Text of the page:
If it sounds heavy, that’s because it kind of is, though the show’s author Jason Robert Brown strikes a tone that’s more ‘what shall be, shall be’ than ‘wherefore art thou.’ List’s Jamie is a wrecking ball of friendly confidence. He carries the character with sheer posi-vibe charisma. Jamie is always on the up-and-up, and even his fantasies of infidelity, which (hilariously) drew a fractured response of chuckles and shifting seats from the audience, waft by like a joke about the weather because of the actor’s charm.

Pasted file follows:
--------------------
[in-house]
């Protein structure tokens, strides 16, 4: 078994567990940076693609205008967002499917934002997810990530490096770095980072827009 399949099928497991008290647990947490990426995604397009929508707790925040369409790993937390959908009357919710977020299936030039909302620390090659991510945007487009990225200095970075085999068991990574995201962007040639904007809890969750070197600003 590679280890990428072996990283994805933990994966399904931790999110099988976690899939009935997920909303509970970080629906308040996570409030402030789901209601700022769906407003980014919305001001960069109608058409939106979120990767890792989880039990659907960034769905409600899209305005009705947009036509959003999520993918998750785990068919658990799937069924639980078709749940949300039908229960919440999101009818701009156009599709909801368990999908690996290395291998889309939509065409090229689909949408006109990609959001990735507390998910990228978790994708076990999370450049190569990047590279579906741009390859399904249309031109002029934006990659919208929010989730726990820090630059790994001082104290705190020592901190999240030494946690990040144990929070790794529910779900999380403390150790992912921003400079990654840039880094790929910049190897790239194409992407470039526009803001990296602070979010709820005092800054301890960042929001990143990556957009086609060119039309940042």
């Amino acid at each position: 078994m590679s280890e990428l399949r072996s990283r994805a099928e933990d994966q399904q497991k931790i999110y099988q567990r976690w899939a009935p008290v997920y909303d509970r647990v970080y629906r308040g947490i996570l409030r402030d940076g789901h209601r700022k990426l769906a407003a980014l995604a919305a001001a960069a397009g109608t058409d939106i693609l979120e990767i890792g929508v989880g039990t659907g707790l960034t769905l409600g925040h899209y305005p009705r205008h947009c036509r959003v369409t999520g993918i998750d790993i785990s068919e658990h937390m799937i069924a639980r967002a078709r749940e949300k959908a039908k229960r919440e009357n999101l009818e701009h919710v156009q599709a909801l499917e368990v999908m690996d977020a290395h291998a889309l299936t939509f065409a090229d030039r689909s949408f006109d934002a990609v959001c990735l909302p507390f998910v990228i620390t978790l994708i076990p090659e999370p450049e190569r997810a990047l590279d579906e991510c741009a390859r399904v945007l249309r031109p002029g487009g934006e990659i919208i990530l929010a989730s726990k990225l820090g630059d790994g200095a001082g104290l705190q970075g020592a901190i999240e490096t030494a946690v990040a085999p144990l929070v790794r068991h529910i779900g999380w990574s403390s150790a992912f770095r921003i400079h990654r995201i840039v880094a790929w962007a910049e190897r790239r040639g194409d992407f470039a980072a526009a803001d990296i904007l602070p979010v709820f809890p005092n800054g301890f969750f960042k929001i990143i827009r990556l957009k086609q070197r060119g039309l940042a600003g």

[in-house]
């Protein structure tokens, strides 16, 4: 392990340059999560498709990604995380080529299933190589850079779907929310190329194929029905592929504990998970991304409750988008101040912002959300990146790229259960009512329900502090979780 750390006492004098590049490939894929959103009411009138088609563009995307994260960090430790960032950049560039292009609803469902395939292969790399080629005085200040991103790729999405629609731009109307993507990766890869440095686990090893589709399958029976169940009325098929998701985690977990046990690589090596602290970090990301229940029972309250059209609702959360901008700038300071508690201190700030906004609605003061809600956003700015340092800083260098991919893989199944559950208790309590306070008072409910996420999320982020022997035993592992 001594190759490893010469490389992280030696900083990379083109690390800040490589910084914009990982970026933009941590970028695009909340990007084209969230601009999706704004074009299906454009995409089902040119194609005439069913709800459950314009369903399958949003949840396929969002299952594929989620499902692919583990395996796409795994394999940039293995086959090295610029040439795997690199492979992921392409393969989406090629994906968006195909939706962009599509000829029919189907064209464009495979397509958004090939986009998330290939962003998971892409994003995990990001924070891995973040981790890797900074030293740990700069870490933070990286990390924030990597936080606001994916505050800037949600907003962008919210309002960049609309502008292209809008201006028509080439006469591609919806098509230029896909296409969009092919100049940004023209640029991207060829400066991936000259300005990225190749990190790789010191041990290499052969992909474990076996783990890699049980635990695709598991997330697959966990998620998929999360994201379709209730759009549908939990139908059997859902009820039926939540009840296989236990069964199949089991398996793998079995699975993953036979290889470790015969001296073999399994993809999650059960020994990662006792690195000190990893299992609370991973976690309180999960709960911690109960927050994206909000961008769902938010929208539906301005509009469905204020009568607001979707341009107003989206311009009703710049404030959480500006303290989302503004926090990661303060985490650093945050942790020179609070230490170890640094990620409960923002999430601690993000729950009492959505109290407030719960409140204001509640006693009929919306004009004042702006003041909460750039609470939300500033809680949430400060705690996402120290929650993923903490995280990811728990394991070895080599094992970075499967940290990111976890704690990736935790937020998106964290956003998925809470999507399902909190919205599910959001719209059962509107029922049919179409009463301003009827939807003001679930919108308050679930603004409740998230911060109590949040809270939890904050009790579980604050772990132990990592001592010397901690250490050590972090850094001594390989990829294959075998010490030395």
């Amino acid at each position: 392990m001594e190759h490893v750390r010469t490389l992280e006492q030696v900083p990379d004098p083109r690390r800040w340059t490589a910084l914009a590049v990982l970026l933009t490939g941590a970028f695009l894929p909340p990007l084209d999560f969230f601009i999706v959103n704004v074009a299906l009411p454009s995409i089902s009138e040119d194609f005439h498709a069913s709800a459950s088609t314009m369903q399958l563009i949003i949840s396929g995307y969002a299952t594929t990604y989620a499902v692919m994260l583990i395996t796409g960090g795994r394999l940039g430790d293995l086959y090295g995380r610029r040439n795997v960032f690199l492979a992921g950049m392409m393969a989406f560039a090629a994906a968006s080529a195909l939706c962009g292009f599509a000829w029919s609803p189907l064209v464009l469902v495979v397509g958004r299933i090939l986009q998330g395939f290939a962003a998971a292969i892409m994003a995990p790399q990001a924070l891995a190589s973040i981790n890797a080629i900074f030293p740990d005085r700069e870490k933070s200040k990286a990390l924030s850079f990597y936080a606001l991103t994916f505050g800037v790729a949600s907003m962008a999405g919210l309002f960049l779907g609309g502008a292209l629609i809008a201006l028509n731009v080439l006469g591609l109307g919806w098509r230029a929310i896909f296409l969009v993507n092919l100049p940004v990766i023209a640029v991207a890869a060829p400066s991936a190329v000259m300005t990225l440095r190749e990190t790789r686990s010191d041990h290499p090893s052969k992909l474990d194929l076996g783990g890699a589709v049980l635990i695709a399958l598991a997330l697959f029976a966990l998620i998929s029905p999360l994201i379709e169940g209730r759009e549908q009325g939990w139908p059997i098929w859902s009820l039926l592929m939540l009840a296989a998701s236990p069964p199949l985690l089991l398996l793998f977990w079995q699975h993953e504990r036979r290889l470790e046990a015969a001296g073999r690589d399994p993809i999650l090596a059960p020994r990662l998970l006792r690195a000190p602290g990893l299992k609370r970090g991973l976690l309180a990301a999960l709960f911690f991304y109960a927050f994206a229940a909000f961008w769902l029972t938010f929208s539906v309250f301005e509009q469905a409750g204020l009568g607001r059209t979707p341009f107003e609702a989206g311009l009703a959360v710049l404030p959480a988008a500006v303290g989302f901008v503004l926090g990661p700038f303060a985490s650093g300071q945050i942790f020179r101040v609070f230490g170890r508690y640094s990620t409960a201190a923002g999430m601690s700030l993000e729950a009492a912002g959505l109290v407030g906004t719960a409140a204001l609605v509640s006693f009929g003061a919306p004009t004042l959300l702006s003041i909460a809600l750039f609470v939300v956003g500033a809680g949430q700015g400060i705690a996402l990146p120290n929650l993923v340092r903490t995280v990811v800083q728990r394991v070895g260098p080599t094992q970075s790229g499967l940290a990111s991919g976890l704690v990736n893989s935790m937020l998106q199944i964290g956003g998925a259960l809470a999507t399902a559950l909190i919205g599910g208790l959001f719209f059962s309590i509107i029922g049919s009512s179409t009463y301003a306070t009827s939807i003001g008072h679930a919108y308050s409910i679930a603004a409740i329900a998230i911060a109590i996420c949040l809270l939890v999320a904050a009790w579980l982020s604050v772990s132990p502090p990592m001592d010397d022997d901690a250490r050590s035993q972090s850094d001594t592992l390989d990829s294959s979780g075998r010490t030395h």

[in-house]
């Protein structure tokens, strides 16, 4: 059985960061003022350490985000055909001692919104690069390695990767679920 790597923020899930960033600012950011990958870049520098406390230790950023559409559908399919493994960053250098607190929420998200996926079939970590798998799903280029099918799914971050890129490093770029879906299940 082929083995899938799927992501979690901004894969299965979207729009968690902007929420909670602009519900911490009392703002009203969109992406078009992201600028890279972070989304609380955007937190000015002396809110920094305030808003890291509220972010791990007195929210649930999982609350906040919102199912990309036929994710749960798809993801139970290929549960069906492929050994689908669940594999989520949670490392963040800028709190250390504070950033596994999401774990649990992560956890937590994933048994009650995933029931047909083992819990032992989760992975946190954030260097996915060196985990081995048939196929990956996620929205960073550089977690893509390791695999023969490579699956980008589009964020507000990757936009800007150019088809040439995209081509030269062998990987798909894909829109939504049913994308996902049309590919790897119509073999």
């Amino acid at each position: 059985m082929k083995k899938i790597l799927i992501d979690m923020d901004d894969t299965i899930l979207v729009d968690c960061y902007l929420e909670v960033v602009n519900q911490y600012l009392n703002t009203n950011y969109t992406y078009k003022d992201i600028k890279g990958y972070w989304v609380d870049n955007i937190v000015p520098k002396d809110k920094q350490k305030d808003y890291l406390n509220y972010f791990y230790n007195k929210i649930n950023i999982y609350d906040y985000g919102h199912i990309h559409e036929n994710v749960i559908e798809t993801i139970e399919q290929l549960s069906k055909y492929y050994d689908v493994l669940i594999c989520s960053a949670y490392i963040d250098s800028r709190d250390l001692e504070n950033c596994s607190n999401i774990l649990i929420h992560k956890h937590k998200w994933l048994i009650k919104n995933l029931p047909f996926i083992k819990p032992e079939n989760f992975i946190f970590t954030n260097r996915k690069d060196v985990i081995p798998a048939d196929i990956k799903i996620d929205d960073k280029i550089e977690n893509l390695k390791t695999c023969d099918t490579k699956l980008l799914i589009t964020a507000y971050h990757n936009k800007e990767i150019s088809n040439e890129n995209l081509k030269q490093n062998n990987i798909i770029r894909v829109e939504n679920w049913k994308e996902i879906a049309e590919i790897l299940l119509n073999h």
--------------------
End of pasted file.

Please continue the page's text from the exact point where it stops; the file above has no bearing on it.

Cathy, meanwhile, is an aspiring actress with a lot more to lose, and she has gained little. Hamilla’s depiction of Cathy’s professional anxiety is dynamic, stumbling, and human. Through Cathy we see the harsh realities of the audition room treadmill: the hours spent memorizing scripts, the casual indifference of casting directors who wave actors away mid-line, and the dawning realization that there are at least a hundred identical actors in the room with her, all the same – except, of course, some are younger and “have already been to the gym.” For Cathy, finding a career in the arts is a struggle to be overcome, a last ditch effort in which she must grasp at the tiniest precipice of success for fear of the fall. Seeing Jamie laugh along on an escalator to the wealth and fame is understandably (if not unfairly) a point of contention in their relationship.